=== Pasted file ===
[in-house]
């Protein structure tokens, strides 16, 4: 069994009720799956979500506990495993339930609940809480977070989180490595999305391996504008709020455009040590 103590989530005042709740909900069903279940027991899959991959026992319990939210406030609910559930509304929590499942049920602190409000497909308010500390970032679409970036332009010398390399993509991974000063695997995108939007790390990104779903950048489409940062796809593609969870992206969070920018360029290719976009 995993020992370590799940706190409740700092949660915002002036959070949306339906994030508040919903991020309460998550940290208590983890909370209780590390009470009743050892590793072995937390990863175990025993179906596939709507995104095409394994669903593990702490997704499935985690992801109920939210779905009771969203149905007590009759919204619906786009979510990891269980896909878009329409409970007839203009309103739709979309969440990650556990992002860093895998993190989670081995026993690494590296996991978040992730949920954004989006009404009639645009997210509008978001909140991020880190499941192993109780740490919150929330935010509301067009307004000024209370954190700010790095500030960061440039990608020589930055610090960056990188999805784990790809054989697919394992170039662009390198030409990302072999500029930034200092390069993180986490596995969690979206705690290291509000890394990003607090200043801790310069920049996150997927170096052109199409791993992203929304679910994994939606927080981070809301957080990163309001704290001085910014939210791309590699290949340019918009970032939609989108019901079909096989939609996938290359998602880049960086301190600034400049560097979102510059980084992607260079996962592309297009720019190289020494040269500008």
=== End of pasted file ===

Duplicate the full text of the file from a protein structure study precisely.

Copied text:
[in-house]
């Protein structure tokens, strides 16, 4: 069994009720799956979500506990495993339930609940809480977070989180490595999305391996504008709020455009040590 103590989530005042709740909900069903279940027991899959991959026992319990939210406030609910559930509304929590499942049920602190409000497909308010500390970032679409970036332009010398390399993509991974000063695997995108939007790390990104779903950048489409940062796809593609969870992206969070920018360029290719976009 995993020992370590799940706190409740700092949660915002002036959070949306339906994030508040919903991020309460998550940290208590983890909370209780590390009470009743050892590793072995937390990863175990025993179906596939709507995104095409394994669903593990702490997704499935985690992801109920939210779905009771969203149905007590009759919204619906786009979510990891269980896909878009329409409970007839203009309103739709979309969440990650556990992002860093895998993190989670081995026993690494590296996991978040992730949920954004989006009404009639645009997210509008978001909140991020880190499941192993109780740490919150929330935010509301067009307004000024209370954190700010790095500030960061440039990608020589930055610090960056990188999805784990790809054989697919394992170039662009390198030409990302072999500029930034200092390069993180986490596995969690979206705690290291509000890394990003607090200043801790310069920049996150997927170096052109199409791993992203929304679910994994939606927080981070809301957080990163309001704290001085910014939210791309590699290949340019918009970032939609989108019901079909096989939609996938290359998602880049960086301190600034400049560097979102510059980084992607260079996962592309297009720019190289020494040269500008």